·         Inadequate means of collecting refuse/recycling

·         Inadequate access for refuse vehicle, emergency vehicles and construction traffic

·         There has been too much recent development locally with inadequate infrastructure

·         Lights from vehicles will cause glare in windows

·         The representation of Sweetmans Cottage is inaccurate

·         Surface water flooding

·         Impact on existing foul water drainage

·         Material to be removed from construction of the drainage basin

·         Damage to the road and to a neighbouring septic tank

·         The site is not within the established settlement

·         Inaccurate information has been submitted

·         The information on land ownerships is incorrect


Oxford City Council

Object on the grounds of damaging impact on the spring-fed alkaline fen in Raleigh Park, which has been restored after significant investment, due to

  • Increased surface water run-off
  • Contaminated surface water run-off
  • Foundations interrupting ground water flows



Object on the following summarised grounds

  • excessive risk of deterioration and loss of the irreplaceable spring-fed alkaline fen in Raleigh Park – the risk will only increase in the future due to further creep of hard surfaces
  • loss of a vital ecological buffer to the Park provided by the site
  • the inadequate mitigation measures



Object on the grounds of deterioration and loss of the spring-fed alkaline fen in Raleigh Park


Oxfordshire Badger Group

Object on the following summarised grounds

  • An important existing main badger sett will be lost. The proposed relocation of this sett to the adjacent woodland is unlikely to be successful due to poor drainage and less favourable access to foraging – the two other existing outlier setts in the woodland have not developed due to these issues
  • The site provides important foraging for badgers which will be lost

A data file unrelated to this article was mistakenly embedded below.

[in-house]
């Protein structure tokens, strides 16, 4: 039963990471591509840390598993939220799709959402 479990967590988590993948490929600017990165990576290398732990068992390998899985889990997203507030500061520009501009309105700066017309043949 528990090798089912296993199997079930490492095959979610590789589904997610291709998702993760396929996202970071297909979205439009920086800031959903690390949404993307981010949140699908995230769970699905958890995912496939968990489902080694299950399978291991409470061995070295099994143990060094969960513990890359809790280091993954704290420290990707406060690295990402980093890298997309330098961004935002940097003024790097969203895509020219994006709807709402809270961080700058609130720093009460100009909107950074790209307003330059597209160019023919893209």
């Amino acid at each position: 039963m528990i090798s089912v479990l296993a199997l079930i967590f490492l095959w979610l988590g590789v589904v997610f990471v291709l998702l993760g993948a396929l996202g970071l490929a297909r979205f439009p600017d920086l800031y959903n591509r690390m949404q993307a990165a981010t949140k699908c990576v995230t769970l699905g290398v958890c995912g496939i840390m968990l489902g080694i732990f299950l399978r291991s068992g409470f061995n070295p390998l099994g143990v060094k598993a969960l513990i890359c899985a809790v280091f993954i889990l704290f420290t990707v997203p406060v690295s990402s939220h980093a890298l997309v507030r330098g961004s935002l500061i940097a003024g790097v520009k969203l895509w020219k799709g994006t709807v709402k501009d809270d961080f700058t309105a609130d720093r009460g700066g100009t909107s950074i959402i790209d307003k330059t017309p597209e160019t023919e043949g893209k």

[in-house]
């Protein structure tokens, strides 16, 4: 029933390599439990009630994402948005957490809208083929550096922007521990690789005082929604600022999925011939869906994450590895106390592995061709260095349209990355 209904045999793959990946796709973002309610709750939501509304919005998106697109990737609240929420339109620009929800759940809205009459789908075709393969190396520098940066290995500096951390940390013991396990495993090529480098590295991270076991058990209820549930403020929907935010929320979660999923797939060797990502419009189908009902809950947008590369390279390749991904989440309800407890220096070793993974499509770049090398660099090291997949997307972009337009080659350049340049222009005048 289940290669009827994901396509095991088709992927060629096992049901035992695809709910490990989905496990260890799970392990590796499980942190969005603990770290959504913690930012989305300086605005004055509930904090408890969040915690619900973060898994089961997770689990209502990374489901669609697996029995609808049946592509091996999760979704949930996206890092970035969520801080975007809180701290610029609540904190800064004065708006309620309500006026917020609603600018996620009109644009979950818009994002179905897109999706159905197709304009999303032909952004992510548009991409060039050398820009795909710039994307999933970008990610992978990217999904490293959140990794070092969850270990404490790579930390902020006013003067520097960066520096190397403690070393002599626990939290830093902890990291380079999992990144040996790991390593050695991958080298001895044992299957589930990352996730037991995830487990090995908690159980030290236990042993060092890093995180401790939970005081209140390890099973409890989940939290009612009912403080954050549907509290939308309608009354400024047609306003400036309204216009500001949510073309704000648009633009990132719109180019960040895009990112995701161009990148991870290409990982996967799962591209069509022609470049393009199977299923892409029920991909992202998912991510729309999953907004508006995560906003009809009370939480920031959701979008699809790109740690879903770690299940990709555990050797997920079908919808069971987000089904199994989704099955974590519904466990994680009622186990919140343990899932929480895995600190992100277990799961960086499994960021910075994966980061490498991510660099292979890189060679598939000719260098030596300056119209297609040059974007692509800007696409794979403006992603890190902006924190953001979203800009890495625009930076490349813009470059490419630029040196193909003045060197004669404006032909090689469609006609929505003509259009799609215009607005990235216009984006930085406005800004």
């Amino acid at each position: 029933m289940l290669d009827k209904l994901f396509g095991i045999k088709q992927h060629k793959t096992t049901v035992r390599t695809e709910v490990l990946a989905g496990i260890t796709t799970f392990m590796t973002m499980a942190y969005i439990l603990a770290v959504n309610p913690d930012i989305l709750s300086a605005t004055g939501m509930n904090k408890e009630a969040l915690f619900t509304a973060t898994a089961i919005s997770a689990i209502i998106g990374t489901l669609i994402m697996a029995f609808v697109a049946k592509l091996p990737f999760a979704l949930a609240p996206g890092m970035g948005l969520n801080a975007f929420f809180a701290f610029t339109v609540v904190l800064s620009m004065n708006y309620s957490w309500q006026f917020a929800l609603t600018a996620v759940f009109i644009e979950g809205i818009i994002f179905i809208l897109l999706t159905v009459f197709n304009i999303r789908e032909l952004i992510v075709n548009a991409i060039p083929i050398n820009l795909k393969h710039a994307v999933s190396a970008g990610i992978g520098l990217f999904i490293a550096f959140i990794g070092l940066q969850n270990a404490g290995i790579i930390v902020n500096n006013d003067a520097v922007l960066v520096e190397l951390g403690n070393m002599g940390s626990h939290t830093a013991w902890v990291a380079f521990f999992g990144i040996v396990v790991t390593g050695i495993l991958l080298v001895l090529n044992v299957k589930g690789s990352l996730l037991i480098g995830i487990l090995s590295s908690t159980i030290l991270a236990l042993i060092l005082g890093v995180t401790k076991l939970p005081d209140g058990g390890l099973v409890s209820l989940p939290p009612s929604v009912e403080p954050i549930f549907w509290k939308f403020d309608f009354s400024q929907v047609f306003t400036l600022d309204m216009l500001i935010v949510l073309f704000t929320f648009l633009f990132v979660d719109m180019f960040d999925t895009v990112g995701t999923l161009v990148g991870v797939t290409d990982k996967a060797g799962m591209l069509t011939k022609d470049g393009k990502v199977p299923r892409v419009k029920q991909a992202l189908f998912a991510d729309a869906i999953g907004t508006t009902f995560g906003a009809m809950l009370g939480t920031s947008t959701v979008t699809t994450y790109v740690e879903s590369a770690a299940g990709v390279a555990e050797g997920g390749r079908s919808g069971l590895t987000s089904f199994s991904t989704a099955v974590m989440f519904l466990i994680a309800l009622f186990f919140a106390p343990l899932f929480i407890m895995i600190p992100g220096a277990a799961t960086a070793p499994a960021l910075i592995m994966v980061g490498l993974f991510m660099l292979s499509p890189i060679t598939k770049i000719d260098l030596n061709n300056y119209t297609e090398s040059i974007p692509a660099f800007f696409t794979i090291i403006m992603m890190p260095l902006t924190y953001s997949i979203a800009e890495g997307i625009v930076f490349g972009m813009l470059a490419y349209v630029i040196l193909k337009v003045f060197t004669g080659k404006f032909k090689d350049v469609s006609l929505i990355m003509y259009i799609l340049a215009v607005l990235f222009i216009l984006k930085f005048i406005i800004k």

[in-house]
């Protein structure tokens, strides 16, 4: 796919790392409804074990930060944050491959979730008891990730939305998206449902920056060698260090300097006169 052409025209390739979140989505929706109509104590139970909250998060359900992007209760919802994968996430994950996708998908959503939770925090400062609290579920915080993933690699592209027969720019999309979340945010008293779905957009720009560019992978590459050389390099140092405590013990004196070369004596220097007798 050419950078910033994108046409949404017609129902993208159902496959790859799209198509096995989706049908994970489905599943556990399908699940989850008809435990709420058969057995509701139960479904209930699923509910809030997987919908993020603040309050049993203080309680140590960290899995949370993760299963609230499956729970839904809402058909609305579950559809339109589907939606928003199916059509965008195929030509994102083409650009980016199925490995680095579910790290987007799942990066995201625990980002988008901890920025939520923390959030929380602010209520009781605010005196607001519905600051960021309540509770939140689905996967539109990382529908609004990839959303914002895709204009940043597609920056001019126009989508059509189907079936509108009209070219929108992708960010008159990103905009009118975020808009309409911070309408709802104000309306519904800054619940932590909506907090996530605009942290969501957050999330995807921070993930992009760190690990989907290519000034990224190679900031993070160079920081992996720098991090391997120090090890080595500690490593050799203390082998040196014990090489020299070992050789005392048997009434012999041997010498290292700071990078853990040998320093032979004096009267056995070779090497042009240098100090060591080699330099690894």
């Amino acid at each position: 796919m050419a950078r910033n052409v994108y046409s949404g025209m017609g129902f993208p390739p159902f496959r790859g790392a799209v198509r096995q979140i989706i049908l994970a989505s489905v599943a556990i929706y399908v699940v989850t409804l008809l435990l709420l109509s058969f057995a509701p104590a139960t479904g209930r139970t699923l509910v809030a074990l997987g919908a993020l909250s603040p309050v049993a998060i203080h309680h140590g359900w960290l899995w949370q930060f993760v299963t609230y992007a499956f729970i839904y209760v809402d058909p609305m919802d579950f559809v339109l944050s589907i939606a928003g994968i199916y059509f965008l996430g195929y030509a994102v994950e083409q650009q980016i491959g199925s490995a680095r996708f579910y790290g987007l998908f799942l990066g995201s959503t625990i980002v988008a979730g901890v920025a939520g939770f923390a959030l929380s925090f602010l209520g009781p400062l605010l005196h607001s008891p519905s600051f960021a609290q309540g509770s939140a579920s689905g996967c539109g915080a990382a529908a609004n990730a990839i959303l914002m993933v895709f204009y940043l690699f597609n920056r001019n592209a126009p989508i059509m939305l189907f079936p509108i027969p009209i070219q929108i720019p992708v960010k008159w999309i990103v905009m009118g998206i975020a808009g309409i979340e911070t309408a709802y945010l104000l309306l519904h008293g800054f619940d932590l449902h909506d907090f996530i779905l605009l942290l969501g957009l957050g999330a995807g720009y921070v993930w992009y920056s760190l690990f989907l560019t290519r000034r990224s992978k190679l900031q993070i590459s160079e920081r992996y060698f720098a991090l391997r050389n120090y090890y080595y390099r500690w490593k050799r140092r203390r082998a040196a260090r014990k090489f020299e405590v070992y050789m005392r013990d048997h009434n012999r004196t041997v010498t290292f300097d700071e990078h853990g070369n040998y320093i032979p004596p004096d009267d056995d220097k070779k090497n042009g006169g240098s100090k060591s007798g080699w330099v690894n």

• The development will lead to a net loss of biodiversity and place future pressure on TPO’d trees
  • The development will cause deterioration and loss of  the very rare alkaline fen in Raleigh Park
  • The submitted biodiversity metric is flawed
  • The way the application has been dealt with should be scrutinised – there has been inaccurate information on the website, a drip feed of information, and an inadequate time for consultations to be considered
  • The consultants’ reports contain no new information and are disputed by local experts with far more relevant knowledge
  • The Vale has a five-year supply of housing and the development is not needed


Friends of Raleigh Park


Object for the following summarised reasons

  • There will be deterioration and loss of irreplaceable fen from the drainage proposals due to the interruption in the natural flow of water, and the contamination of the water, entering the fen
  • There will be damage to the fen from likely future leaks for the foul water drainage system
  • The proximity of the site to the fen means the effect will be more direct than for other sites
  • The site in its undeveloped state should be considered as a contributory part of the fen
  • Water from garden irrigation, including grey water, and the use of garden fertilisers will not be captured by the drainage system
  • The applicant’s consultants show little understanding of the fen and have not engaged with published research or local groups
  • There will be a net loss of biodiversity including the relocation of the badger sett
  • The independent consultants’ reports are inaccurate and provide insufficient assurance regarding the impact of the development on the fen
  • There is insufficient detail regarding the operation of the SUDs
  • Proposed biodiversity mitigation is likely to be inadequate and may interfere with fen management and research


Freshwater Habitats Trust

Object for the following summarised reasons:

  • Reduction in groundwater volume due to impermeable surfaces
  • Adverse impact on water quality due to sewer leakage
  • Erosion of peat deposits due to concentration of surface water drainage outfall near to the fen


Countryside Officer



The Countryside Officer has assessed the three main ecological issues as follows:


Biodiversity impact

He is satisfied that a net gain can be achieved with suitably worded planning conditions